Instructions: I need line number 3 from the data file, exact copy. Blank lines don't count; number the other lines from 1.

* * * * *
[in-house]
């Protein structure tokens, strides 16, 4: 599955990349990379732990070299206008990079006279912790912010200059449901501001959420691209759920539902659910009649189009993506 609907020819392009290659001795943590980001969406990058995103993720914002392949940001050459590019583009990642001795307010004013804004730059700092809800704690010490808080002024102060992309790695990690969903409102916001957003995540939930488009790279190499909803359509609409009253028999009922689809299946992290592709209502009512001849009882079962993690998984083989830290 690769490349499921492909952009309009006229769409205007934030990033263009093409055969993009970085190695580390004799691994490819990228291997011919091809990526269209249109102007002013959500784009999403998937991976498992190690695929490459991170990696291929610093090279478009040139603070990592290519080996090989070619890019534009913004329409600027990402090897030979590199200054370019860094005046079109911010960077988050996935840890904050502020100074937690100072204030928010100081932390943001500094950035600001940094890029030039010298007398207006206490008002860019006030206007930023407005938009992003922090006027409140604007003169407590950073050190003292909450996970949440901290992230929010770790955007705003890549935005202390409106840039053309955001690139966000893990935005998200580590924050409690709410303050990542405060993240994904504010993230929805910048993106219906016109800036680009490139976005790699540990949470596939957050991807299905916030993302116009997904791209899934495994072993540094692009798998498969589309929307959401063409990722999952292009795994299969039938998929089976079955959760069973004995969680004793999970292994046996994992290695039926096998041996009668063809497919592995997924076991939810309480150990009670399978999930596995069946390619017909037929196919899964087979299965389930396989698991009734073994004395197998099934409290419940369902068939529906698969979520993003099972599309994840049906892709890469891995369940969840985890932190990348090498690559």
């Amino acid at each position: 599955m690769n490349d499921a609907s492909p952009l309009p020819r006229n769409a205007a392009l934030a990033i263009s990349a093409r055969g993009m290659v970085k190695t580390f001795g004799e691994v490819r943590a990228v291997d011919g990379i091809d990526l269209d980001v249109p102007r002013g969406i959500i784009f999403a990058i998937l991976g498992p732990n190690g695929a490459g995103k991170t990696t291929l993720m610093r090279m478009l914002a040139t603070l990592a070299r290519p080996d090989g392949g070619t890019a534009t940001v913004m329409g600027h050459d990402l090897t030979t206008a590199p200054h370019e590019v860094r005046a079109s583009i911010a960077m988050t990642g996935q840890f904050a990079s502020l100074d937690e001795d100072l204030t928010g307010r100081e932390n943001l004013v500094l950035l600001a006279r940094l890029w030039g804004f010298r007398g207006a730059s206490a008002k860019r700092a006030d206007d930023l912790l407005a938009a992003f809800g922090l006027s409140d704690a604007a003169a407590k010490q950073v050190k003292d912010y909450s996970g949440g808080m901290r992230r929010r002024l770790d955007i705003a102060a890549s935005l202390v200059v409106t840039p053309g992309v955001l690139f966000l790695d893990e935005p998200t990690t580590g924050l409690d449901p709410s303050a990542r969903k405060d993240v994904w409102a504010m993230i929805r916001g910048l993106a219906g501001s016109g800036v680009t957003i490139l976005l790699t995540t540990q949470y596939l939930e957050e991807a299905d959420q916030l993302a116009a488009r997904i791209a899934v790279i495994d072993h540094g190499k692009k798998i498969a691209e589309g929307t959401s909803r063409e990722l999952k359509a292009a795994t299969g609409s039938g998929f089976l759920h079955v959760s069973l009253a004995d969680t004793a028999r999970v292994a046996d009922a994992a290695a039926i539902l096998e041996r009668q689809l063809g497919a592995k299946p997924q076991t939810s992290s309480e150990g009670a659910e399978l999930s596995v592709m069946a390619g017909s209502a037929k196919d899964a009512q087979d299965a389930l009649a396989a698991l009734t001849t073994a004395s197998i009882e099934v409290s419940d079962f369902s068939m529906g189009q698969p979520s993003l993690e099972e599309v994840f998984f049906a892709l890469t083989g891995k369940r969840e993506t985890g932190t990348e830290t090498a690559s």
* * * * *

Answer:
């Amino acid at each position: 599955m690769n490349d499921a609907s492909p952009l309009p020819r006229n769409a205007a392009l934030a990033i263009s990349a093409r055969g993009m290659v970085k190695t580390f001795g004799e691994v490819r943590a990228v291997d011919g990379i091809d990526l269209d980001v249109p102007r002013g969406i959500i784009f999403a990058i998937l991976g498992p732990n190690g695929a490459g995103k991170t990696t291929l993720m610093r090279m478009l914002a040139t603070l990592a070299r290519p080996d090989g392949g070619t890019a534009t940001v913004m329409g600027h050459d990402l090897t030979t206008a590199p200054h370019e590019v860094r005046a079109s583009i911010a960077m988050t990642g996935q840890f904050a990079s502020l100074d937690e001795d100072l204030t928010g307010r100081e932390n943001l004013v500094l950035l600001a006279r940094l890029w030039g804004f010298r007398g207006a730059s206490a008002k860019r700092a006030d206007d930023l912790l407005a938009a992003f809800g922090l006027s409140d704690a604007a003169a407590k010490q950073v050190k003292d912010y909450s996970g949440g808080m901290r992230r929010r002024l770790d955007i705003a102060a890549s935005l202390v200059v409106t840039p053309g992309v955001l690139f966000l790695d893990e935005p998200t990690t580590g924050l409690d449901p709410s303050a990542r969903k405060d993240v994904w409102a504010m993230i929805r916001g910048l993106a219906g501001s016109g800036v680009t957003i490139l976005l790699t995540t540990q949470y596939l939930e957050e991807a299905d959420q916030l993302a116009a488009r997904i791209a899934v790279i495994d072993h540094g190499k692009k798998i498969a691209e589309g929307t959401s909803r063409e990722l999952k359509a292009a795994t299969g609409s039938g998929f089976l759920h079955v959760s069973l009253a004995d969680t004793a028999r999970v292994a046996d009922a994992a290695a039926i539902l096998e041996r009668q689809l063809g497919a592995k299946p997924q076991t939810s992290s309480e150990g009670a659910e399978l999930s596995v592709m069946a390619g017909s209502a037929k196919d899964a009512q087979d299965a389930l009649a396989a698991l009734t001849t073994a004395s197998i009882e099934v409290s419940d079962f369902s068939m529906g189009q698969p979520s993003l993690e099972e599309v994840f998984f049906a892709l890469t083989g891995k369940r969840e993506t985890g932190t990348e830290t090498a690559s």